References

Allport, A. (1989). “Visual Attention.” In Foundations of Cognitive Science, edited by M. Posner, pp. 631–682. Cambridge Mass.: MIT Press.

Anderson, John R. (2004). Cognitive psychology and its implications (6th ed.). Worth Publishers. p. 519.

Campbell, J. (1986). Winston Churchill’s Afternoon Nap: An Inquiry into the Human Nature of Time. New York: Simon and Schuster.

Cho, J.-Y. (1990). “Attention: Cognitive Science Discoveries and Educational Practice.” Doctoral dissertation, University of Oregon.

Friedman, S. L., K. Klivington, and R. Peterson, eds. (1986). The Brain, Cognition, and Education, pp. 19–119. Orlando, Fla.: Academic Press.

Gregory, R. L. (1987). The Oxford Companion to the Mind. New York: Oxford.

Hynd, G. W., et al. (1991). “Neurobiological Basis of Attention Deficit Hyperactivity Disorder (ADHD).” School Psychology Review 20, 2: 174–186

Hobson, J. A. (1989). Sleep. New York: W. H. Freeman.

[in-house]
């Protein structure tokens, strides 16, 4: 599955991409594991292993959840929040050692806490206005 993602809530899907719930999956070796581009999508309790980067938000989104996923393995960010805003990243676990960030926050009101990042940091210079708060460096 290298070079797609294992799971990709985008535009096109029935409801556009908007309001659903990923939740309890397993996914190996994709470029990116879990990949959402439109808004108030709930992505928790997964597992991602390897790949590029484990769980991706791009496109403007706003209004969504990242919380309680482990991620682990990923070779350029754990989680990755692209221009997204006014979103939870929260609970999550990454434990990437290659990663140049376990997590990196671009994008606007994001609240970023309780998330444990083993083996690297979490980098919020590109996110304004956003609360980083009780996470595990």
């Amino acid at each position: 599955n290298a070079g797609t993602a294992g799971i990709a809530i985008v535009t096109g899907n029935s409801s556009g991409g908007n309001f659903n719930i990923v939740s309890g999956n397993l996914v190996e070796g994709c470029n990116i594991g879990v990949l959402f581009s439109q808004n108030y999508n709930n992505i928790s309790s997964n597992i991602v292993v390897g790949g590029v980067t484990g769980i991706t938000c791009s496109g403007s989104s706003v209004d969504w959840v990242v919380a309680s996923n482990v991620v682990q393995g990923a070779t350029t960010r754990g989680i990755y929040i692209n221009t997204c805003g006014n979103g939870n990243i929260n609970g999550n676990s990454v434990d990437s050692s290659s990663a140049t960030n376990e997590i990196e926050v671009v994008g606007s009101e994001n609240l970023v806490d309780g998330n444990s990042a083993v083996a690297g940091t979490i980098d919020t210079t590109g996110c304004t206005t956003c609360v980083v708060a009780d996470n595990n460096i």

Johnson, Addie (2004). Attention: Theory and Practice. United States of America: SAGE Publications. pp. 1–24. ISBN 978-0-7619-2760-0.

Kaplan, R.; Kaplan, S. (1989). The Experience of Nature: A Psychological Perspective. Cambridge University Press.

Livingstone, M. et al. (September 1991). “Physiological and Anatomical Evidence for a Magnocellular Defect in Developmental Dyslexia.” Proceedings of the National Academy of Science 88: 7943–7947.

LeDoux, J., and W. Hirst. (1986). “Attention.” In Mind and Brain: Dialogues in Cognitive Neuroscience, pp. 105–185. New York: Cambridge.

Livingstone, M., et al. (September 1991). “Physiological and Anatomical Evidence for a Magnocellular Defect in Developmental Dyslexia.” Proceedings of the National Academy of Science 88: 7943–7947.

P. MacLean, (1978), “A Mind of Three Minds: Educating the Triune Brain.” In Education and the Brain, edited by J. Chall and A. Mirsky, (Chicago: The National Society for the Study of Education).